REVIEW: Show of Hands, Pyramids, Southsea

Show of Hands                 Picture by Richard Corkrey
Show of Hands Picture by Richard Corkrey

If anyone could write a modern folk song encapsulating Portsmouth’s 21st Century plight, it is surely Steve Knightley.

The Show of Hands singer/songwriter referred to Portsmouth’s 500-year shipbuilding traditions and maritime heritage. The sad tale of its demise and dogged determination to fight on would fit neatly in the band’s repertoire.

This is acoustic folk with an edge. Songs of modern life with a social conscience.

Instead of cornfields and ruddy-cheeked wenches there is red diesel, shut-down pubs, and images of village greens juxtaposed with foot-and-mouth funeral pyres.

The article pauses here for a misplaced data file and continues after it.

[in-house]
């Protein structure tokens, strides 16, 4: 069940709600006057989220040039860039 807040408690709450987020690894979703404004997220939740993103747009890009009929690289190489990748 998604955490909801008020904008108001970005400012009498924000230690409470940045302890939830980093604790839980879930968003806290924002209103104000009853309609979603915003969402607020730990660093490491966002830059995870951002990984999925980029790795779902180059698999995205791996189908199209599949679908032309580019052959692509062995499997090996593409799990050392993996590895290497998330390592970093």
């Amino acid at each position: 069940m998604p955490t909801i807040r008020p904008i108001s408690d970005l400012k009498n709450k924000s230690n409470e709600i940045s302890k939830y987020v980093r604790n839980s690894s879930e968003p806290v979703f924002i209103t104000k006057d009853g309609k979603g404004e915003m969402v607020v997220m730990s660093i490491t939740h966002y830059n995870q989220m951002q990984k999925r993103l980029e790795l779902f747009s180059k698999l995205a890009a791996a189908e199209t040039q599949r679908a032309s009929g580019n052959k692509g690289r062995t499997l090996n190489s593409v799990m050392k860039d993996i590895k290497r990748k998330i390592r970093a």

Lighten that with a great sense of fun and add fantastic musicianship and singing from Knightley, Phil Beer and Miranda Sykes and you have the unique alchemy that makes Show of Hands.

The band provided their own support, with each member performing a solo spot before the main show, paving the way for a newcomer like me to fully appreciate their talents.

Multi-instrumentalist Beer plays a mean fiddle, but can also play a soulful guitar solo.

Sykes has a beautifully expressive voice and skilfully provides rhythm and punctuation with her double bass.

Then there is Knightley, with his richly textured voice lending brightness and shade to each song, where every meaning is heard.

To me, a revelation. To the faithful, yet another great night. I’d love to hear Knightley’s dockyard song.

ALAN COOPER